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Eddy Carroll interview – TRADE BEADS

Eddy Carroll interviewed by Ali Limb about her upcoming installation TRADE BEADS.

Trade Beads by Eddy Carroll
On the facade of Northcity4
61 Weston Street, Brunswick
February 7th 2015 – April 5th 2015

 

What inspired the creation of Trade Beads?

When I was an artist in resident in Istanbul, I collected fishing buoys from the Bosphorus and the Golden Horn (a horn shaped estuary that joins the Bosphorus) and made a giant set of worry beads or ‘tesbih’ as they’re called in Turkish.

Before leaving, I threw the worry beads into the sea, releasing my worries. A fishermen nearby, fished the beads out and then also had a go, soon everyone wanted a throw.

The ‘Tesbih’ ended up back on shore in a private collection 😉 I loved collecting and making that piece, it was contemplative, methodical, it was about walking and exploring my new city, I’m always a flaneur.

eddy carroll worry beads sustainable living festival

 

Could you explain the materials you have chosen to use and why?

When I was invited to create an installation for Northcity4’s façade I decided I’d love to make a giant necklace being a jewelry workshop and all…

I had just moved to Brunswick and was a newcomer to so many things; this project was a way into my new community.

I began to ask people to save their opaque plastic bottles from shampoo, dishwashing, and cleaning products…

People I asked were like, “oh it takes me for ever to use, I won’t be done by the time you need it.” But I had planted a seed.

Before I knew it I had bottles coming from everywhere, for some people it wasn’t an effort, I’m sure some even de-cantered liquids into glass jars… I bought a small saw and began making ‘beads’.

I came across some great hand spun, saffron dyed, coconut twine, pushed aside my worktable and began to assemble a giant necklace.

eddy carroll trade beads sustainable living festival

Is this a scale you usually work on?

I had fun adjusting my work size to a much larger scale and using materials that can withstand being outdoors.

In my ‘usual’ practice I work with reused, collected plastic sequins and beads as well as textiles. I hand embroider, cross-stitch, I hand sew soft sculptural forms.

I’m not a jeweller but my work relates to the body. Soon enough a giant series of  ‘Trade Beads’ had began to take shape.

While threading bottles together for this project I also worked on a highly detailed soft sculpture made out of tulle and individually hand sewn sequins for the Craft Victoria ‘White Goods’ show.  It’s good for my eyes to mix it up a bit.

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Limited edition fine art print archival rag paper 55×35 $260 Collaboration between Eddy Carroll artist, and fine art photographer Lesley Turnbull.

 

What is the main message you are conveying in this work?

My art practice is inspired and driven by an enquiry into sustaining and adapting cultures. Amongst other things I’m interested in how new materials enter into traditional textile practices.

Fluorescent yarns in weaving from S.E Asia , synthetic replica costumes in Eastern Europe, machine sewing in Guatemalan village embroidery, plastic raffia in South pacific weaving, there are endless adaptations.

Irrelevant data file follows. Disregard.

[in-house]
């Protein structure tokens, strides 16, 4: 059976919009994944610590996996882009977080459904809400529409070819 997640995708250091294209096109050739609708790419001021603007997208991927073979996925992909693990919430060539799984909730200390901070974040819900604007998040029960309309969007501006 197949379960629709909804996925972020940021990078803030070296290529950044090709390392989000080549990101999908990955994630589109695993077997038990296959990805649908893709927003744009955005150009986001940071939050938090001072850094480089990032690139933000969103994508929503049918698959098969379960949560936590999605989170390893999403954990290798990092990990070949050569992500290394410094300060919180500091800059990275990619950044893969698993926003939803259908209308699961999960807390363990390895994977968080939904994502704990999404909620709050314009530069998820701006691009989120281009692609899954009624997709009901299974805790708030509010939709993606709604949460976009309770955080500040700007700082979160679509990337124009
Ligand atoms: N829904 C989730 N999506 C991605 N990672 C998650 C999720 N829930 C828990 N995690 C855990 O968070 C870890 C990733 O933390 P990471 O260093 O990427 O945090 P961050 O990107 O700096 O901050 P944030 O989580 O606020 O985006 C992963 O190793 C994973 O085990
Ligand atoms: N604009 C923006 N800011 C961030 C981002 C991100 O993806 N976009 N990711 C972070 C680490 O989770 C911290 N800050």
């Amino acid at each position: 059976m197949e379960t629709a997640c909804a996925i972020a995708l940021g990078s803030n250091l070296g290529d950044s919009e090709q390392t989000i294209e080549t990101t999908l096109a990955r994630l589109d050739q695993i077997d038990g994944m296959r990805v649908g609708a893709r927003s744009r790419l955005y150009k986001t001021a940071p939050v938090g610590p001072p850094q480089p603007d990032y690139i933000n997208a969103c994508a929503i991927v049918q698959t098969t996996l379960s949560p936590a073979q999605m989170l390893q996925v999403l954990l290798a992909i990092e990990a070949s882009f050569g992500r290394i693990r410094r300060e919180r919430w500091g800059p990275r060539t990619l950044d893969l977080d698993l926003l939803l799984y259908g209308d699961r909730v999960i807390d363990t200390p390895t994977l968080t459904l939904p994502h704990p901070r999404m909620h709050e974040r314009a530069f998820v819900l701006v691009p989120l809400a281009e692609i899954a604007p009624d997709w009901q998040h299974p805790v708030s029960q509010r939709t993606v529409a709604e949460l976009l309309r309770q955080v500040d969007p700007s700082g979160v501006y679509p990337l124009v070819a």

I’ve been to some incredible places in the world – plastic is completely every where. Whether it’s burning, floating and chocking up waterways or as disposable goods for ‘hygiene’ or amazing recycled plastic. I find it an interesting juxtaposition of pollution and innovative responses, a direct result of an unjust economic order.

I find something absurd about plastic.

But saying that I have to confess that there is something in me that doesn’t mind aesthetically a bit of plastic; for instance when I was in Turkey in a place called Mardin I bought, for around $1, a plastic jug that was the exact the same shape as traditional ceramic jug used since the Byzantium times… Walking through the town I saw those plastic jugs being used in day-to-day life and I was so moved, in the same way I was by seeing the original artifacts in the antiquities museum.

I also collected plastic donkey jewellery worn by the donkeys that worked with the tradesmen, hauling loads of what seemed like cement mix through the streets … These hardworking beautiful animals wearing headdresses and necklaces like they had forever, just made of bright plastic and synthetic ‘woolen’ pom poms.

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The sequins I use now, were once made of celluloid, before that sequins derived from small metal coins used to adorn costume, the beads were once glass, it’s all plastic now. Shiny, shimmery, plasticy stuff. It never stops being produced.

Yep, there’s an absurdity to plastic, it’s made to last forever but it’s so disposable.

What other projects are you working on this year?

Running along side Trade Beads and the Sustainable Living Festival I have work in Craft Victoria White Goods. At the end of February I am involved in a group show of the City of Dandenong Heritage Hill 2014 Artists in Residency, which I had the good fortune of being one.

I’ll also be working with Lisa Hilli at the Australian Tapestry Workshop later in the year, which is very exciting; I’ll keep you posted via Instagram 😉 @glimmerofwildpatience. Heh heh.

Thanks for the opportunity to be apart of Northcity4’s program and The Sustainable Living Festival, I’m always totally inspired by what you all do. I’ve had a really fun time working on Trade Beads.

Special thanks to all the people who collected and handed over their bottles, you’re an integral part of this work. We’re all in it together.

Thanks to you Eddy

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